This seems to be a weird time of year to be a Vol fan.
This year, the Tennessee football team boasts an 8-2 record and at least a share of the SEC East title for the sixth time in Phillip Fulmer's 13 years as coach.
UT beat Florida, Georgia and Alabama in the same season for the second time in Fulmer's tenure. And the man with an 0.801 all-time winning percentage (131-20) will have a chance to guide his team to a rematch win against Auburn (11-0, 8-0 SEC) in the SEC Championship on Dec. 4.
However, when the Vols wrap up their regular season at home against Kentucky on Saturday, Neyland Stadium likely won't be at full capacity. Sure, the announced crowd will probably surpass the 100,000 mark after taking into account all the ushers, concession workers, members of the press, ambulance drivers and of course, Smokey.
But Orange Nation won't show up hours before kickoff (like it did against Florida) to heckle the Wildcats.
I'd be surprised if even a quarter of the student section is filled when poster-boy Kevin Burnett and UT's other seniors are honored before the game after posting a 37-12 record the last four years - including three wins on the road against top-10 opponents (Florida, Miami, Georgia).
Instead, since I've been a student at Tennessee, it seems to me the fans take their bye weeks during the Vols' last two regular-season games against SEC East cellar-dwellers Vanderbilt and Kentucky.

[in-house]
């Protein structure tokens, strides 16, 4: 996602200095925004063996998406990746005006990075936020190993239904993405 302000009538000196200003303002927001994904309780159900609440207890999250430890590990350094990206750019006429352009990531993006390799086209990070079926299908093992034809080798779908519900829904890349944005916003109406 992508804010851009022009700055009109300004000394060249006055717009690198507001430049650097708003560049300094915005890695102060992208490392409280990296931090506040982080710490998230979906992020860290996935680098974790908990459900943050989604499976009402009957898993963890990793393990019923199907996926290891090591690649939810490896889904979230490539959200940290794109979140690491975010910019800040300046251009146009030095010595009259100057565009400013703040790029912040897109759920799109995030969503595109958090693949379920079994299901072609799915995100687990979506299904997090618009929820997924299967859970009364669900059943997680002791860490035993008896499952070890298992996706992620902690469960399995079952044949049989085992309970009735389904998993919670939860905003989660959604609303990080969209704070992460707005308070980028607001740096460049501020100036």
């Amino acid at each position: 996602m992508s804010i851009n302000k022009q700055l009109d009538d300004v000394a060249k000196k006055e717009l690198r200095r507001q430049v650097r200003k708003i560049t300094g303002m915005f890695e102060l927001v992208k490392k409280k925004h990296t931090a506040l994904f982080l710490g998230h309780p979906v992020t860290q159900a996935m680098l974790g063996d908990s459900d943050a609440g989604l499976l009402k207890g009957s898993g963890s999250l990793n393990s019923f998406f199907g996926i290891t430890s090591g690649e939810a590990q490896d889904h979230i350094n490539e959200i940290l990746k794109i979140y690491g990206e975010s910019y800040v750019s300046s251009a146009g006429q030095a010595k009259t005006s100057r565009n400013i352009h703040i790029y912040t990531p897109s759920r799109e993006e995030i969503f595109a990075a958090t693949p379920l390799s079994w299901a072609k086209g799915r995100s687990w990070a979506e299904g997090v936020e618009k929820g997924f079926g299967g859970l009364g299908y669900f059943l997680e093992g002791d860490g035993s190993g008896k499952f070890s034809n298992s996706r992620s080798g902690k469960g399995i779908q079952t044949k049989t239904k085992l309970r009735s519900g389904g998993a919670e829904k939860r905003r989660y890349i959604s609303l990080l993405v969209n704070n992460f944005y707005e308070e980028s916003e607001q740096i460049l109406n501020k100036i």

Last season in UT's home finale, I felt like I was at a funeral rather than a football game.
Just like last November's game against Vanderbilt, the Vols' final game in front of the rowdy-until-the-first-loss crowd at Neyland this year will be for a chance at securing at least a nine-win season.
Does that mean the supposedly more-than-100,000 fans in attendance will again start flooding the exit gates at halftime instead of bidding farewell to Burnett and Cedric Houston as they line up for their final snaps on Shields-Watkins Field?
But why?
Is it because the negativity of the sports editor of UT's college newspaper has destroyed the fans' hopes for this season?
If that's the case, please don't tell me. If I knew my words had that much impact on the emotions of the students on this campus, my co-workers at The Daily Beacon would be left to clean up the pieces of my oversized head splattered around the newsroom for weeks to come.
I'm a sports writer. It's my job to be negative.
As fans, it's your job to prove my words are crap by supporting your team regardless of the circumstances.
But the circumstances aren't even all that bad this year.
With a win against Kentucky, the words "Peach Bowl" no longer have to show up in the nightmares of Vol fans everywhere.
If Tennessee handles the Wildcats like it should, I see the SEC Championship - with the winner earning an automatic trip to a BCS bowl game - as a battle between unbeaten quarterbacks.
After all, Rick Clausen - who started one game at LSU in 2002 (a 14-13 win over Ole Miss) - would be undefeated as a starter (3-0).
Now, that may sound weird.
But at least it's positive.
- Matt Giles is the sports editor of The Daily Beacon and a senior in journalism. He can be reached at